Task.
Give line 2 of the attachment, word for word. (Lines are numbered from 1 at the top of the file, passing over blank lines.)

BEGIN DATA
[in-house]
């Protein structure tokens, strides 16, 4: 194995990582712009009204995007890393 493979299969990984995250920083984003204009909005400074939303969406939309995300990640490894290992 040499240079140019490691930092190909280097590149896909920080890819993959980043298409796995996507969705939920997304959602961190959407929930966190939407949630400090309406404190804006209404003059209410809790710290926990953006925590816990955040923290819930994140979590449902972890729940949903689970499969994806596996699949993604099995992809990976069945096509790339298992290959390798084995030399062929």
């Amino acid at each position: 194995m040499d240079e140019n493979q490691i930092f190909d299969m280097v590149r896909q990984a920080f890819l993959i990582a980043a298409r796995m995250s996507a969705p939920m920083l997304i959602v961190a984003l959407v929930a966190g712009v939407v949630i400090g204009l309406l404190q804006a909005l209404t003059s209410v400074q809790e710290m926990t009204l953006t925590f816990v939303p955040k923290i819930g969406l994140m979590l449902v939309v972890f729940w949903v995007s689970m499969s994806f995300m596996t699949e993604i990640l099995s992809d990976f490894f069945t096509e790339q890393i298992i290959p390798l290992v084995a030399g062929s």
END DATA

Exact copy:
């Protein structure tokens, strides 16, 4: 194995990582712009009204995007890393 493979299969990984995250920083984003204009909005400074939303969406939309995300990640490894290992 040499240079140019490691930092190909280097590149896909920080890819993959980043298409796995996507969705939920997304959602961190959407929930966190939407949630400090309406404190804006209404003059209410809790710290926990953006925590816990955040923290819930994140979590449902972890729940949903689970499969994806596996699949993604099995992809990976069945096509790339298992290959390798084995030399062929």